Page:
the metal and the polymer[17]. The friction coefficient of PEEK/turning disc above 0.14, obtained at the start of the test, may be due to strong contribution of the adhesion mechanism of PEEK, which was highly deformed by the asperities on the turning disc. The high loss of hysteresis and internal energy dissipation can account for the high friction coefficient in the natural PEEK condition. This is confirmed by evidence of adhesive wear (wavy folds) observed in wear morphology[12]. During the test, when the pins were wearing out, the friction coefficient decreased due to increased contact area, and reduction of the adhesive wear component through a decrease in the pressure applied. This resulted in improved lubrication, with a friction coefficient of 0.12, after 90 minutes. Another factor that could have led to a reduced friction coefficient was the buildup of a tribofilm on the counterbody friction track. This occurs when the shear plane is changed from the steel surface to the polymer layer formed on the metal surface[12]. The tribofilm is produced as a result of a PEEK film being transferred to the counterbody through tribochemical reactions, such as the formation of organometallic compounds[26]. However, scanning electron microscopy did not show such tribofilm. Figure 12 shows the surface of a turned counterbody analyzed via backscattered electron technique. The characterization

Figure 11. Results of friction tests conducted for the two different finishes studied regarding PEEK. a) turning and b) polishing.

Figure 12. Steel counterbody surface analyzed by electron backscatter technique; a) 30-x magnification; b) 1,000-x magnification. Polímeros, 29(2), e2019026, 2019

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Andrade, T. F., Wiebeck, H., & Sinatora, A. of a tribofilm structure is complex because the film is extremely thin. Scherge et al.[27] measured the PA 46 transfer film layer formed on the metal counterbody, after sliding in a lubricated environment, through autoradiography and X-rays photoelectron spectroscopy. The  key indicator to measure the thickness of the polymer film was the concentration of nitrogen that helped determine a 160-nm layer. The polymer chain of PEEK does not include nitrogen, but the concentrations of oxygen and carbon can be used in a future study.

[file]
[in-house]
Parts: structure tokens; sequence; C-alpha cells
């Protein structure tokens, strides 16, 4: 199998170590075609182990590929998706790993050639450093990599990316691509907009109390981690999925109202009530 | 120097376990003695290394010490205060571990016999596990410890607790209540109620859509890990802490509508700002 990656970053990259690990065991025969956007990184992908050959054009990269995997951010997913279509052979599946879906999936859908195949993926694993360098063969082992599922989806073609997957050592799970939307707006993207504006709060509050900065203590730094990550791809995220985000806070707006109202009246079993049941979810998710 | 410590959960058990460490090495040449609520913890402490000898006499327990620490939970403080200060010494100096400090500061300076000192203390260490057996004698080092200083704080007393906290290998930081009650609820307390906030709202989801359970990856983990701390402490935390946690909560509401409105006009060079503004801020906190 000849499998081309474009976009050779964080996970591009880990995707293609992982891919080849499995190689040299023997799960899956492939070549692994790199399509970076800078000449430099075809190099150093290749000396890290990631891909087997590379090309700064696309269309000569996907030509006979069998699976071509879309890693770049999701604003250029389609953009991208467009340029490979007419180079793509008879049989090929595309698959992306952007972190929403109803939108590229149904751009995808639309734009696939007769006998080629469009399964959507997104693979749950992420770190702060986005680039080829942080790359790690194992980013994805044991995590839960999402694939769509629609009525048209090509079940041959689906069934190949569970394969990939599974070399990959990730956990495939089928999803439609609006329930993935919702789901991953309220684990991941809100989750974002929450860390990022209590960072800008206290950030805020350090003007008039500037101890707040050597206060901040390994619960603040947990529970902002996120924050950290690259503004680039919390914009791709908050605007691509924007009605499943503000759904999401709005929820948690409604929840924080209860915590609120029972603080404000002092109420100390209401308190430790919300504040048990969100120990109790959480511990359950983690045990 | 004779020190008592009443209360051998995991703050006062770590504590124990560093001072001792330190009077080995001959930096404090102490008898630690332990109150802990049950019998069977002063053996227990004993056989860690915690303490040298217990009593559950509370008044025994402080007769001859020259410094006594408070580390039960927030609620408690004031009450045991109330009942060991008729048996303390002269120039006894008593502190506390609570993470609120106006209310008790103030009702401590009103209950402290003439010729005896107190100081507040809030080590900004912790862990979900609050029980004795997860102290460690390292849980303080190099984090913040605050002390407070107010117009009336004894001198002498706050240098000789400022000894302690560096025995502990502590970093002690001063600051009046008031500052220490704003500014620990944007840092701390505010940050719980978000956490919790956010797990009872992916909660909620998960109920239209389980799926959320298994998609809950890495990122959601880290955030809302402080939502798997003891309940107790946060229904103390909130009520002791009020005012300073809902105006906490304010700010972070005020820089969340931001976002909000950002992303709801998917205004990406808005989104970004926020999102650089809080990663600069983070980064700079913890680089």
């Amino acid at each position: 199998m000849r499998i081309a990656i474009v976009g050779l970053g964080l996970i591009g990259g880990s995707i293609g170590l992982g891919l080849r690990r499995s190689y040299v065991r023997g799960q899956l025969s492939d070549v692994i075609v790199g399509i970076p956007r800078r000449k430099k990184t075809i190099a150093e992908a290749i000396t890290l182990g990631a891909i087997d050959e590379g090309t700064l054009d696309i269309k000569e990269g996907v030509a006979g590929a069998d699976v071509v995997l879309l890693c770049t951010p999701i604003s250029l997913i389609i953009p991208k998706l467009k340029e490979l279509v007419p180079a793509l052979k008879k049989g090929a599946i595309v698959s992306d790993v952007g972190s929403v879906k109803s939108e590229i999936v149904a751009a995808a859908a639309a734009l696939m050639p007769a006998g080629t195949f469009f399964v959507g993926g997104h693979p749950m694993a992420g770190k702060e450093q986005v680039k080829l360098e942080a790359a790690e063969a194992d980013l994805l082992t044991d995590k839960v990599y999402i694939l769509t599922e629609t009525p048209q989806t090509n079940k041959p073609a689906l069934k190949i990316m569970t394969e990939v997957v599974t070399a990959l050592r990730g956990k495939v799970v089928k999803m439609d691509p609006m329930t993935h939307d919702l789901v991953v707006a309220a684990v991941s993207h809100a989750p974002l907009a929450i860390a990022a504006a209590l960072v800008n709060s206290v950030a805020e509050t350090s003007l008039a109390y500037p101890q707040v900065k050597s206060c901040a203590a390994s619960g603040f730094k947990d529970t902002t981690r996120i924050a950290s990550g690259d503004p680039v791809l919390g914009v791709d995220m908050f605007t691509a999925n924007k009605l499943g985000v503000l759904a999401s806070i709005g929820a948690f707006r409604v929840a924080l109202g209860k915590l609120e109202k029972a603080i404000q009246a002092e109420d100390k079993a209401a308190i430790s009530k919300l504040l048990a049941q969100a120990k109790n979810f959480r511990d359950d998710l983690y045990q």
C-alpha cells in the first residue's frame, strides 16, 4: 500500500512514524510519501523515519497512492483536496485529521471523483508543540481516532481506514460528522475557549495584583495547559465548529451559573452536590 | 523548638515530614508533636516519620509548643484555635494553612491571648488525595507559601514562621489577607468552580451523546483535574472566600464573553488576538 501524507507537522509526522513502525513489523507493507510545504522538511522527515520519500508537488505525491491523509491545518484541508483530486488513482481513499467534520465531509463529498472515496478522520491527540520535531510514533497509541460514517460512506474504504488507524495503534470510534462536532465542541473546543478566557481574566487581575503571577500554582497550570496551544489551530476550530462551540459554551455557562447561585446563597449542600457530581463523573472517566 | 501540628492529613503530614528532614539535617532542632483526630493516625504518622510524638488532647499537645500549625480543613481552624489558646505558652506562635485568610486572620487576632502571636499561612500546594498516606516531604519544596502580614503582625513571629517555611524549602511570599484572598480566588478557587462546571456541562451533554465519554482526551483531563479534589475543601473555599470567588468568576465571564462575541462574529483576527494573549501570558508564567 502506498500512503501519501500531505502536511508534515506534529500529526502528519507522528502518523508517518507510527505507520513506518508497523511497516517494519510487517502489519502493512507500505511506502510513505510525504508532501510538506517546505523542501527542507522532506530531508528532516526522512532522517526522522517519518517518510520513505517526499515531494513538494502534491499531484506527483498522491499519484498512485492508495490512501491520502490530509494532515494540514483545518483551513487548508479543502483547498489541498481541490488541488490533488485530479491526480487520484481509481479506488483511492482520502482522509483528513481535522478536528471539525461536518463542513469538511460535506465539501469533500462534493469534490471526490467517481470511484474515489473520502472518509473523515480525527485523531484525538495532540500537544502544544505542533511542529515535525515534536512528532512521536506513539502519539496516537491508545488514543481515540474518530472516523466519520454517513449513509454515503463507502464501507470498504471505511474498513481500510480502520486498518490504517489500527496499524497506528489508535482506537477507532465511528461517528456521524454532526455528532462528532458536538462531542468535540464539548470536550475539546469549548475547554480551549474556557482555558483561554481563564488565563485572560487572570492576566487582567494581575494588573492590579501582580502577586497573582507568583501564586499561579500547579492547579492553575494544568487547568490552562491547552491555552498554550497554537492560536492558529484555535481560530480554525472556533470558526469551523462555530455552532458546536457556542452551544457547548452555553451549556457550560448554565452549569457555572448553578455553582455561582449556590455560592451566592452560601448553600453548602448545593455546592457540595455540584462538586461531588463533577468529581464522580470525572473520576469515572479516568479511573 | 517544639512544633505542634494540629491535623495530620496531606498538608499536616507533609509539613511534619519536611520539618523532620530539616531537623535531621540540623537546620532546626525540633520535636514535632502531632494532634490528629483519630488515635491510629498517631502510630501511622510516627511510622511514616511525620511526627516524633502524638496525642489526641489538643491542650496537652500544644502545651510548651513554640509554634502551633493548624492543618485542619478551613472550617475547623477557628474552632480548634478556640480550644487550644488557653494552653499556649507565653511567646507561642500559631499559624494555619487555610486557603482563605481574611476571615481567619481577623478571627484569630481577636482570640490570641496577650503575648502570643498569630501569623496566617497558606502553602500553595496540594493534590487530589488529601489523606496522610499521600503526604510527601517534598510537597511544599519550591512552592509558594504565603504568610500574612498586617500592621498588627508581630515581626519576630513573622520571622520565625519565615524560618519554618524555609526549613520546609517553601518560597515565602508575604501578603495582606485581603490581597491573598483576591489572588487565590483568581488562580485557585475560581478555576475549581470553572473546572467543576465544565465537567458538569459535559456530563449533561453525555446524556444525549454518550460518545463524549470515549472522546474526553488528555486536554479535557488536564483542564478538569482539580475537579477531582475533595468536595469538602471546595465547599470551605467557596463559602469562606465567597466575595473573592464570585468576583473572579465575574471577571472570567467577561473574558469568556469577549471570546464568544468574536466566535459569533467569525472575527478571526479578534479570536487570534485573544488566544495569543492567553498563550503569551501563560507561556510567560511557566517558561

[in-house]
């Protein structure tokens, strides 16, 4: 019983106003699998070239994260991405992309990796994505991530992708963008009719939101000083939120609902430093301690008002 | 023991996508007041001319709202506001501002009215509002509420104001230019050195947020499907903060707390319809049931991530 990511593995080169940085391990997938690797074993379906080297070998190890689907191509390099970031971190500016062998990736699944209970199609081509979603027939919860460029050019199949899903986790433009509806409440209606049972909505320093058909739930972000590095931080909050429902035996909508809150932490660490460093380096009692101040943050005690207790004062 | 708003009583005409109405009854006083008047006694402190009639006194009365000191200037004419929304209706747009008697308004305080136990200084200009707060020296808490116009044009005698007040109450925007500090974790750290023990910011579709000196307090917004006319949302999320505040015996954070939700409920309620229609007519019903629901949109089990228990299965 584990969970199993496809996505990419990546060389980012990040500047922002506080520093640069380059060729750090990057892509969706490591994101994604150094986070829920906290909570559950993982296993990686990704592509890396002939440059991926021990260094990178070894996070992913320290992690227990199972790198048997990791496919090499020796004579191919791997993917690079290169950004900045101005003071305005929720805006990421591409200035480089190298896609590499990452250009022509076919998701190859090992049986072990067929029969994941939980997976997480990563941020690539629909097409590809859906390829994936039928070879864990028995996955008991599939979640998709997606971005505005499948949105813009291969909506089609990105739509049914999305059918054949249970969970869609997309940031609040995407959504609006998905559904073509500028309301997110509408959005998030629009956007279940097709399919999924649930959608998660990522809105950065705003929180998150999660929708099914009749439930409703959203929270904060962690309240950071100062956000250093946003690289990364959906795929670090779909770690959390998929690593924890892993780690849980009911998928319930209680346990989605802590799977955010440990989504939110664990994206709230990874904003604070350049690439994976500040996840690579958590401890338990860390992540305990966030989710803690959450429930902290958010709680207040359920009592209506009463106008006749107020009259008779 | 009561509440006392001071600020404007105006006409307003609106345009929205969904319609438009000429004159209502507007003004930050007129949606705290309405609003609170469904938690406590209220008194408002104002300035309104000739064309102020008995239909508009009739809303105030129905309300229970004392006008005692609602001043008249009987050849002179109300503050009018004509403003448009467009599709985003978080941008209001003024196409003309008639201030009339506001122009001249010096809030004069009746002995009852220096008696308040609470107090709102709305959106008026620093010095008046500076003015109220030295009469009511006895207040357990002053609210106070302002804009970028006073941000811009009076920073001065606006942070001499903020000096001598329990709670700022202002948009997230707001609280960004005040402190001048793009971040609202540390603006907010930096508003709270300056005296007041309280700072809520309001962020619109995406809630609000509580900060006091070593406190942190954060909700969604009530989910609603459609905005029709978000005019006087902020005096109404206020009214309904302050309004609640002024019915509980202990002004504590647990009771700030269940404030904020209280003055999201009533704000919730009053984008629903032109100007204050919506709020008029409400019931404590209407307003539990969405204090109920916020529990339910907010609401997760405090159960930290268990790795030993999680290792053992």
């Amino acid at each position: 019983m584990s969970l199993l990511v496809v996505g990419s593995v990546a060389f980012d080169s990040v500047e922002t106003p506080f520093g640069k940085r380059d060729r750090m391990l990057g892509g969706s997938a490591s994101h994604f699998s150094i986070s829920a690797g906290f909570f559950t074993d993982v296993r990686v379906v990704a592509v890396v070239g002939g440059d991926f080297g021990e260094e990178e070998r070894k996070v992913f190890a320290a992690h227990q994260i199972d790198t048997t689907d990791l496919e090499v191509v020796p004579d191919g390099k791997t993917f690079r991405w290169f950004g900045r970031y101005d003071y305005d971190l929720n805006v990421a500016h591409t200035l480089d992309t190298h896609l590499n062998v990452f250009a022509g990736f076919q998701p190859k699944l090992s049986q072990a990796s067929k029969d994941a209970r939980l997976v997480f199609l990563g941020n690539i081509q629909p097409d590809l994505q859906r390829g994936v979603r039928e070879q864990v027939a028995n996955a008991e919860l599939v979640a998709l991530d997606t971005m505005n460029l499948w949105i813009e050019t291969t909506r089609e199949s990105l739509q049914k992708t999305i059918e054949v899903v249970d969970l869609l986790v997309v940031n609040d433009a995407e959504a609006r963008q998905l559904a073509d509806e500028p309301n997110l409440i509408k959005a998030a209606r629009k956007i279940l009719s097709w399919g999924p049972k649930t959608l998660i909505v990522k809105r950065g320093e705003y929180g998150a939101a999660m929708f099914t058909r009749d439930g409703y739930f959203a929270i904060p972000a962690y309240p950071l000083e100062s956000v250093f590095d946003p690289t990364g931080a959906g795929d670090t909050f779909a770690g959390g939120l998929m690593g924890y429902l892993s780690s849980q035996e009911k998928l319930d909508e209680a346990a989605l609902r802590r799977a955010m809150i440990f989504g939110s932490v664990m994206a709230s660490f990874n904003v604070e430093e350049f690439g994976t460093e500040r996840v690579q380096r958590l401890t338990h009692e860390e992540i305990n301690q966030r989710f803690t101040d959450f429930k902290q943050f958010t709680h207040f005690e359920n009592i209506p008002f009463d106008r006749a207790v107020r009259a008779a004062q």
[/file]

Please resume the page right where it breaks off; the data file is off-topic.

4. Conclusions Natural PEEK showed great potential for application in vehicle powertrain parts in oil-lubricated environments. The wear rate for both finishes tested is below 10-6 mm3/Nm, which enables the use of Natural PEEK for engineering applications. The results obtained with natural PEEK under sliding wear condition, for polished and turned counterbody finishings, can be summarized as follows: • The wear mechanism for the PEEK pin was fatigue of groove edges while sliding against a polished counterbody. On the other hand, the wear mechanism seen for the PEEK pin/turned counterbody pair was a combination of abrasion and adhesion. • The wear rate was seven times higher for turning than for polishing under the conditions tested. • The friction coefficient for turning was more than 3 times that of polishing. • The lubrication regime for the PEEK/polished counterbody pair was hydrodynamic, whereas for the PEEK/turned counterbody it was boundary.

5. Acknowledgements The authors wish to thank Mr. Ricardo Elhke and Mr. Kida Kazuhiro from Victrex for kindly supplying the polymeric material, as well as the test benches, and for their invaluable technical input.

6. References 1. Attwood, T. E., Dawson, P. C., Freeman, J. L., Hoy, L. R. J., Rose, J. B., & Staniland, P. (1981). Synthesis and properties of polyaryletherketones. Polymer, 22(8), 1096-1103. http:// dx.doi.org/10.1016/0032-3861(81)90299-8. 2. Gutiérrez, J. C., Rubio, J. C. C., & Faria, E. (2014). Usinabilidade de materiais compósitos poliméricos para aplicações automotivas. Polímeros. Ciência e Tecnologia, 24(6), 711-719. 3. Friedrich, K., Karger-Kocsis, J., & Lu, Z. (1991). Effects of steel counterface roughness and temperature on the friction and wear of PEEK composites under dry sliding conditions. Wear, 148(2), 235-247. http://dx.doi.org/10.1016/00431648(91)90287-5. 4. Ramachandra, S., & Ovaert, T. C. (1997). The effect of controlled surface topoghaphical features on the unlubricated transfer nad wear of PEEK. Wear, 206(1-2), 94-99. http:// dx.doi.org/10.1016/S0043-1648(96)07354-1. 5. Cirino, M., Friedrich, K., & Pipes, R. (1988). Evaluation of polymer composites for sliding abrasive wear applications. 8/9